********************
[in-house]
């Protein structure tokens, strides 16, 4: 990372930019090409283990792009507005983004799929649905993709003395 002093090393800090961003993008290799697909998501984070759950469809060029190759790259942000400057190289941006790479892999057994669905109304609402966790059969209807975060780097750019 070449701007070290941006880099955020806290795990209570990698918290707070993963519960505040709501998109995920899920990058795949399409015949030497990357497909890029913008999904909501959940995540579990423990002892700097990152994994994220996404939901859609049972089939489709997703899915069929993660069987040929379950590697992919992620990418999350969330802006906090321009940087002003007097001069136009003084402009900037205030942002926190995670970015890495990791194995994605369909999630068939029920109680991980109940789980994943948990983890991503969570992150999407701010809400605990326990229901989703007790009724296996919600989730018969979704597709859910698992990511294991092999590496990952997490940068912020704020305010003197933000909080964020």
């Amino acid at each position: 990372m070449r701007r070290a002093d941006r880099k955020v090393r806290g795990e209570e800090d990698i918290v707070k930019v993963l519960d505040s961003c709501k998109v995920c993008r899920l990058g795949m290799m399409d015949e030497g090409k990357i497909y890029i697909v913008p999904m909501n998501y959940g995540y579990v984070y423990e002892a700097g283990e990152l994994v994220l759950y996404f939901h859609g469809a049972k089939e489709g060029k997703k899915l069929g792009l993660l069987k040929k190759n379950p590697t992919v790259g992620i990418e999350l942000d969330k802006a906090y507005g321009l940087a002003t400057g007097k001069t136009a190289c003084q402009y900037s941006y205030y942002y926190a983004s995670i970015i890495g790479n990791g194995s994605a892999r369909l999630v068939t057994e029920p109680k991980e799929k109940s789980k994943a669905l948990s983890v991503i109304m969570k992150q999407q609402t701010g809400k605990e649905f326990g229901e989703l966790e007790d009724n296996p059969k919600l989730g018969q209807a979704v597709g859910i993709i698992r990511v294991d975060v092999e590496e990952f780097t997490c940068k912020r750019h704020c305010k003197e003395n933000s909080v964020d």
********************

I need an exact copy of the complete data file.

[in-house]
């Protein structure tokens, strides 16, 4: 990372930019090409283990792009507005983004799929649905993709003395 002093090393800090961003993008290799697909998501984070759950469809060029190759790259942000400057190289941006790479892999057994669905109304609402966790059969209807975060780097750019 070449701007070290941006880099955020806290795990209570990698918290707070993963519960505040709501998109995920899920990058795949399409015949030497990357497909890029913008999904909501959940995540579990423990002892700097990152994994994220996404939901859609049972089939489709997703899915069929993660069987040929379950590697992919992620990418999350969330802006906090321009940087002003007097001069136009003084402009900037205030942002926190995670970015890495990791194995994605369909999630068939029920109680991980109940789980994943948990983890991503969570992150999407701010809400605990326990229901989703007790009724296996919600989730018969979704597709859910698992990511294991092999590496990952997490940068912020704020305010003197933000909080964020």
């Amino acid at each position: 990372m070449r701007r070290a002093d941006r880099k955020v090393r806290g795990e209570e800090d990698i918290v707070k930019v993963l519960d505040s961003c709501k998109v995920c993008r899920l990058g795949m290799m399409d015949e030497g090409k990357i497909y890029i697909v913008p999904m909501n998501y959940g995540y579990v984070y423990e002892a700097g283990e990152l994994v994220l759950y996404f939901h859609g469809a049972k089939e489709g060029k997703k899915l069929g792009l993660l069987k040929k190759n379950p590697t992919v790259g992620i990418e999350l942000d969330k802006a906090y507005g321009l940087a002003t400057g007097k001069t136009a190289c003084q402009y900037s941006y205030y942002y926190a983004s995670i970015i890495g790479n990791g194995s994605a892999r369909l999630v068939t057994e029920p109680k991980e799929k109940s789980k994943a669905l948990s983890v991503i109304m969570k992150q999407q609402t701010g809400k605990e649905f326990g229901e989703l966790e007790d009724n296996p059969k919600l989730g018969q209807a979704v597709g859910i993709i698992r990511v294991d975060v092999e590496e990952f780097t997490c940068k912020r750019h704020c305010k003197e003395n933000s909080v964020d």